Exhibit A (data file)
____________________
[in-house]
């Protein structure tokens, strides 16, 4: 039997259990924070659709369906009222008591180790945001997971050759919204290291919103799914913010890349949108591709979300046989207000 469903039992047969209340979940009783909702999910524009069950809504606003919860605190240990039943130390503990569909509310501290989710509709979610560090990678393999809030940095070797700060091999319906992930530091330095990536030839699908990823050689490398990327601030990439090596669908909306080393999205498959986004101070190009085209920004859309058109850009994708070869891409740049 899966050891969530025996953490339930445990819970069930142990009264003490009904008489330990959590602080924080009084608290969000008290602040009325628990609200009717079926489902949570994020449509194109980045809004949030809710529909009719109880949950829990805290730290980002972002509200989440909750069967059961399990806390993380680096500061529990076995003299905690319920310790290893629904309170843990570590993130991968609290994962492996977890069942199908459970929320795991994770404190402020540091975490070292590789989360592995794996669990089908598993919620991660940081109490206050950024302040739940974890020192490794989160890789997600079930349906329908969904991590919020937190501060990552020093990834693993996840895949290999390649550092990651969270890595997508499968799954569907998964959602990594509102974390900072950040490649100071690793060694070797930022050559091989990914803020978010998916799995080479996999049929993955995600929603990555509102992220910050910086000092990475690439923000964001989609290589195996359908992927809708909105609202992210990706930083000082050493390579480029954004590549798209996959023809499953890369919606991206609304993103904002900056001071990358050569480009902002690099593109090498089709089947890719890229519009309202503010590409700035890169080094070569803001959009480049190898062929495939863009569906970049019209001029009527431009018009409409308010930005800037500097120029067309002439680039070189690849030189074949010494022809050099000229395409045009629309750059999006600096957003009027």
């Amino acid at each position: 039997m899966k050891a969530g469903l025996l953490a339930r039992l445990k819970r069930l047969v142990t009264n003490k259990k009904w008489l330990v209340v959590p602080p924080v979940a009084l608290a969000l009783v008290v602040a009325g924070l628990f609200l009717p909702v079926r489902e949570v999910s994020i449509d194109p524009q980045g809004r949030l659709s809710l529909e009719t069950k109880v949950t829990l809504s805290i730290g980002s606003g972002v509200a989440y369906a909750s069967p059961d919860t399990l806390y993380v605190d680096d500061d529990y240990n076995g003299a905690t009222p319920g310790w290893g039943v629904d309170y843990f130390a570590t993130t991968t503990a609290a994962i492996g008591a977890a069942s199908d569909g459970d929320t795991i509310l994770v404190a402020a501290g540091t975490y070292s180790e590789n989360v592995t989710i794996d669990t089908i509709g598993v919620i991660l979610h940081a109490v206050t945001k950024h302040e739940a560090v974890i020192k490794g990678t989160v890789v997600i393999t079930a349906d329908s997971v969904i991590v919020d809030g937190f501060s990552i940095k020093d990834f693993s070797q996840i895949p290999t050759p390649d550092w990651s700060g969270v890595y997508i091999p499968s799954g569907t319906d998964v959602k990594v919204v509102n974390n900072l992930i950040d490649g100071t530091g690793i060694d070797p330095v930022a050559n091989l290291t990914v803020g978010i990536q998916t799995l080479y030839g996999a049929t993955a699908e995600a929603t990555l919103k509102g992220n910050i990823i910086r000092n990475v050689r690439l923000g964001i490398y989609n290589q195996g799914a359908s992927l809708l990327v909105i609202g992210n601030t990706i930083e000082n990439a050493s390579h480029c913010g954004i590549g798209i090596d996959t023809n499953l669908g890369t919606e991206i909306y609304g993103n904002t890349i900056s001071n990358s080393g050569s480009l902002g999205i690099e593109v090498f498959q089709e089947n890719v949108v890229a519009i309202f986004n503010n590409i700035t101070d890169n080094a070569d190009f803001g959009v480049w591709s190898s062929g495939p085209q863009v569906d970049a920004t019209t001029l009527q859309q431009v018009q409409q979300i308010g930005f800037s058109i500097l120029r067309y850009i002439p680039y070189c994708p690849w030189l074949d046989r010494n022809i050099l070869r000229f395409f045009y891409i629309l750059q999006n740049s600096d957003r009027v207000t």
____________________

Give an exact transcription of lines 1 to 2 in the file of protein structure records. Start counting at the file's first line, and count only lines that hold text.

[in-house]
């Protein structure tokens, strides 16, 4: 039997259990924070659709369906009222008591180790945001997971050759919204290291919103799914913010890349949108591709979300046989207000 469903039992047969209340979940009783909702999910524009069950809504606003919860605190240990039943130390503990569909509310501290989710509709979610560090990678393999809030940095070797700060091999319906992930530091330095990536030839699908990823050689490398990327601030990439090596669908909306080393999205498959986004101070190009085209920004859309058109850009994708070869891409740049 899966050891969530025996953490339930445990819970069930142990009264003490009904008489330990959590602080924080009084608290969000008290602040009325628990609200009717079926489902949570994020449509194109980045809004949030809710529909009719109880949950829990805290730290980002972002509200989440909750069967059961399990806390993380680096500061529990076995003299905690319920310790290893629904309170843990570590993130991968609290994962492996977890069942199908459970929320795991994770404190402020540091975490070292590789989360592995794996669990089908598993919620991660940081109490206050950024302040739940974890020192490794989160890789997600079930349906329908969904991590919020937190501060990552020093990834693993996840895949290999390649550092990651969270890595997508499968799954569907998964959602990594509102974390900072950040490649100071690793060694070797930022050559091989990914803020978010998916799995080479996999049929993955995600929603990555509102992220910050910086000092990475690439923000964001989609290589195996359908992927809708909105609202992210990706930083000082050493390579480029954004590549798209996959023809499953890369919606991206609304993103904002900056001071990358050569480009902002690099593109090498089709089947890719890229519009309202503010590409700035890169080094070569803001959009480049190898062929495939863009569906970049019209001029009527431009018009409409308010930005800037500097120029067309002439680039070189690849030189074949010494022809050099000229395409045009629309750059999006600096957003009027």